War of the Rebellion: Serial 042 Page 0293 Chapter XXXVIII. CORRESPONDENCE, ETC.-CONFEDERATE.

Search Civil War Official Records

You will greatly oblige me by stating what letters are in the possession of residents of Matamoras that may be used against us, if you can obtain the information.

Some few copies (so I am informed) of letters relating to the exportation of cotton have been furnished to accredited agents or contractors of the Confederate States Government, some of whom may have proven treacherous. Letters, too, may have been intercepted while in charge of couriers, many of whom are Mexicans and well posted, on the other side, and there is a possibility of some having been surreptitiously taken from our office, or even yours, it being so much nearer the Rio Grande.

The major-general commanding is extremely anxious to detect the party or parties thus traitorously working against us, and any clew or information you can impart will be promptly used to bring the parties to justice.

Yours, most respectfully,

EDMUND P. TURNER,

Assistant Adjutant-General.

HEADQUARTERS TRANS-MISSISSIPPI DEPARTMENT,

Shreveport, La., October 8, 1863.

Major General RICHARD TAYLOR:

GENERAL: Your communication of the 30th ultimo, from Moundville, has just been received. My information from Little Rock indicates a speedy advance. They have re-enforced, as both our secret-service men and the Northern papers state. They are, moreover, accumulating large wagons trains, which come down the Mississippi and by Helena. An advance to Red River is openly proclaimed. I can scarcely credit an advance this season; the fall and winter rains soon set in, and the difficulties of campaigning in this upper country become almost insurmountable. Should they be so foolhardy as to venture a march on Red River, we must concentrate and strike for a decisive blow. Defeat to them so far from their base should be a disaster.

Collect your disposable force in the Red River Valley with as little delay as possible, make your dispositions, and be prepared to march when called on. Supplies should be collected at Natchitoches. Your route will be through that place to Minden or Shreveport, as circumstances may demand. Hebert will probably have to be left in command of the district; of this, however, you must decide. Mouton is a gallant soldier; experience has proved him a better subordinate than independent commander. In any event you will not be far removed, and but a short time absent from your district.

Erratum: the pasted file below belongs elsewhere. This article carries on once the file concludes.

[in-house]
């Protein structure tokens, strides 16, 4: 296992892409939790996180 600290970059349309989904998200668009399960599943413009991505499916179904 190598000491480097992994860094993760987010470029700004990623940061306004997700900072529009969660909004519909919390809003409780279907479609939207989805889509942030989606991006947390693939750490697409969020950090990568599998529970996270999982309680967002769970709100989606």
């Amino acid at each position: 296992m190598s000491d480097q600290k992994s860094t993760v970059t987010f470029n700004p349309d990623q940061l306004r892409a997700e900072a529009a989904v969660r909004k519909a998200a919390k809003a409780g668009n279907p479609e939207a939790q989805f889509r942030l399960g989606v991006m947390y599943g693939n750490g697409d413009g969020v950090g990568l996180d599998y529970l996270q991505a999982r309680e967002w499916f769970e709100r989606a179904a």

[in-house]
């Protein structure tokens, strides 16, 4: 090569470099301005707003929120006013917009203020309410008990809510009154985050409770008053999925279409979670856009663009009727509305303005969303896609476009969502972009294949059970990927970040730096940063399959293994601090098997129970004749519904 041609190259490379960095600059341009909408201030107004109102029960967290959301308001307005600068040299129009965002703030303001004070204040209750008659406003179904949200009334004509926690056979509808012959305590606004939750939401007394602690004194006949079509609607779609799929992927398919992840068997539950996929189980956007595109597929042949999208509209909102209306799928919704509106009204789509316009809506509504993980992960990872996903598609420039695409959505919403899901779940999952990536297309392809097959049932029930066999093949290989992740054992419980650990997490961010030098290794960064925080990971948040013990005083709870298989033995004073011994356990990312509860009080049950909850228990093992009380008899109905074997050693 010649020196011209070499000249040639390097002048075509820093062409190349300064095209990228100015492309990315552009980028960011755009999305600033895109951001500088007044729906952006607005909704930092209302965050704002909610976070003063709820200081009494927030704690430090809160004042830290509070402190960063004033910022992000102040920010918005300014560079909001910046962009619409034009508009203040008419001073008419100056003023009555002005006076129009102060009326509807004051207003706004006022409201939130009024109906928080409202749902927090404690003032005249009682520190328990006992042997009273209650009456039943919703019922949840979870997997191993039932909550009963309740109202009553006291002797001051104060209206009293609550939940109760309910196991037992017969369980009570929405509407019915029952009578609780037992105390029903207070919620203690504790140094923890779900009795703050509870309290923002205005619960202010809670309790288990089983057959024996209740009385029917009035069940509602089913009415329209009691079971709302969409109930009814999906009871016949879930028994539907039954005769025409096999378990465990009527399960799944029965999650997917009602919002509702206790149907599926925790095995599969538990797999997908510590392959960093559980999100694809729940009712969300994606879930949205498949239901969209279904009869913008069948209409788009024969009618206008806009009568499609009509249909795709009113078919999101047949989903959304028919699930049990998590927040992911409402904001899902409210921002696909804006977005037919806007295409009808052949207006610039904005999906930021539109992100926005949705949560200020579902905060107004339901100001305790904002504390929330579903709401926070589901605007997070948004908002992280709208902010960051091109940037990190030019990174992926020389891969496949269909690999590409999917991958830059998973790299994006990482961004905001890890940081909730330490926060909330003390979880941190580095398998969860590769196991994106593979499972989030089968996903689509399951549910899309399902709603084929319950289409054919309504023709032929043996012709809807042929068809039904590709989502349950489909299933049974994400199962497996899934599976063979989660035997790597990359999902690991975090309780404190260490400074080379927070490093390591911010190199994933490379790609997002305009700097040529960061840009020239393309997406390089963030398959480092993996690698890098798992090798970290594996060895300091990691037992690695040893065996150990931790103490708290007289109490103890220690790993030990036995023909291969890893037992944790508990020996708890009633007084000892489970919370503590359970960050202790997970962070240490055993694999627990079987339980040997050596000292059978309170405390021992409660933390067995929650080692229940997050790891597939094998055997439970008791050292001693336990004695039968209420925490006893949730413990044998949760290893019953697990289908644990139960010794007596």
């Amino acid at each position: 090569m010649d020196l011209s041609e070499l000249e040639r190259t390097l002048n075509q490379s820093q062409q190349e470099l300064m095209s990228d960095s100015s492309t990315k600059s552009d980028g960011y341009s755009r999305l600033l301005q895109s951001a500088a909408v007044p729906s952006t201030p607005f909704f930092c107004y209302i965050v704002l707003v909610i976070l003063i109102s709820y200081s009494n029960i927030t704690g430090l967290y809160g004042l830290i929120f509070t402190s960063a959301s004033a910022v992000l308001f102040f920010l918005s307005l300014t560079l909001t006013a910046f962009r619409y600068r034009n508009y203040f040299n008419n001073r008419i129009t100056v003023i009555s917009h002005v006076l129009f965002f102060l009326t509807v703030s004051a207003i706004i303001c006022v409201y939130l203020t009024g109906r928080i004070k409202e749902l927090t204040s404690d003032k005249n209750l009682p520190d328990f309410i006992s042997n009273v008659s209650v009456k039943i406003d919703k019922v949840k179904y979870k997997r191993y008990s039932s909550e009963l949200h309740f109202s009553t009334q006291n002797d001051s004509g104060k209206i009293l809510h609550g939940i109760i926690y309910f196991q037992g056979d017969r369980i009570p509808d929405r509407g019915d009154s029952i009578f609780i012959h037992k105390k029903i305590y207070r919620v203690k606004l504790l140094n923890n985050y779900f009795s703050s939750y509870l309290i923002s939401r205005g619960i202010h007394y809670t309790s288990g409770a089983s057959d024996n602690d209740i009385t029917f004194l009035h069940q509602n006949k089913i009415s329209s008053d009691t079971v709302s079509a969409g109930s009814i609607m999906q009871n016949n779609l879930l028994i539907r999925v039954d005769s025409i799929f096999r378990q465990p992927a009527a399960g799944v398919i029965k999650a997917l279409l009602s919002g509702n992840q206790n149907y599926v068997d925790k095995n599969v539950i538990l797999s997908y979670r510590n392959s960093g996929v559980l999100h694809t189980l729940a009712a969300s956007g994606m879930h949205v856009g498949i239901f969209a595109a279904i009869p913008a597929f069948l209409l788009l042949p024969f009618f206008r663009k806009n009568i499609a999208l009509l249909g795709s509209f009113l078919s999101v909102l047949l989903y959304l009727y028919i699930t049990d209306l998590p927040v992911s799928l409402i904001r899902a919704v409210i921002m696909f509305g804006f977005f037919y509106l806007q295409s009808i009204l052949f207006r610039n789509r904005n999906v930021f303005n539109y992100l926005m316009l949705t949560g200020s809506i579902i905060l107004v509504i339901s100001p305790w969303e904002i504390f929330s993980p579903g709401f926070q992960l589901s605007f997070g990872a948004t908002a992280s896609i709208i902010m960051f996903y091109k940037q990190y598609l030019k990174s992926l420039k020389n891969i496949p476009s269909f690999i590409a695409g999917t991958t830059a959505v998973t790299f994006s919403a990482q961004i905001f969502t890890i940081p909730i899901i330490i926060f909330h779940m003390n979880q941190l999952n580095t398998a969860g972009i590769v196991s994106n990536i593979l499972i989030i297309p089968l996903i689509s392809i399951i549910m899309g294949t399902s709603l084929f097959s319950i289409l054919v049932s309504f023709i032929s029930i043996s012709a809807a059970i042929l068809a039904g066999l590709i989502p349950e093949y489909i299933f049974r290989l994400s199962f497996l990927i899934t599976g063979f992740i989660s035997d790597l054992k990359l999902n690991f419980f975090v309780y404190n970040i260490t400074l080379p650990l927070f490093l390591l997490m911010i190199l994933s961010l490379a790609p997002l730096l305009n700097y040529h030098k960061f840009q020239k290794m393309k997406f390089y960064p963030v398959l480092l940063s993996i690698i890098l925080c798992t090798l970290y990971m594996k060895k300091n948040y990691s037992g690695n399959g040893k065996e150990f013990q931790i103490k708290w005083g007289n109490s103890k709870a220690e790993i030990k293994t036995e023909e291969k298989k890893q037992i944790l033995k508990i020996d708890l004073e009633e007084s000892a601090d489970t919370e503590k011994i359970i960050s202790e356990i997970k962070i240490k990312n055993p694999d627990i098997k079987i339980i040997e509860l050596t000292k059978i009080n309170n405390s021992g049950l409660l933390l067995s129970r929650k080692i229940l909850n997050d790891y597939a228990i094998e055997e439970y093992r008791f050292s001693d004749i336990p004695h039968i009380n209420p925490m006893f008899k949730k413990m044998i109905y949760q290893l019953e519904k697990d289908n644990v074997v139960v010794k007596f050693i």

Your action in reply to General Magruder's application was well advised. To have moved your command across the desert piney country to Niblett's Bluff before the enemy moved from Berwick and developed their plan would have placed you in a false position and might have entailed a serious disaster.

Major Douglas leaves in a day or two for the Lower Red River. He will examine and report upon the facilities and the best plan for obstructing the river above Natchitoches. He will advise and consult with you in Alexandria, having collected the necessary information on his trip down.

I have recently returned from Arkadelphia. I found the command in better spirits and condition than I had anticipated. They lost some 1,200 or 1,400 on the retreat from Little Rock. The command has re-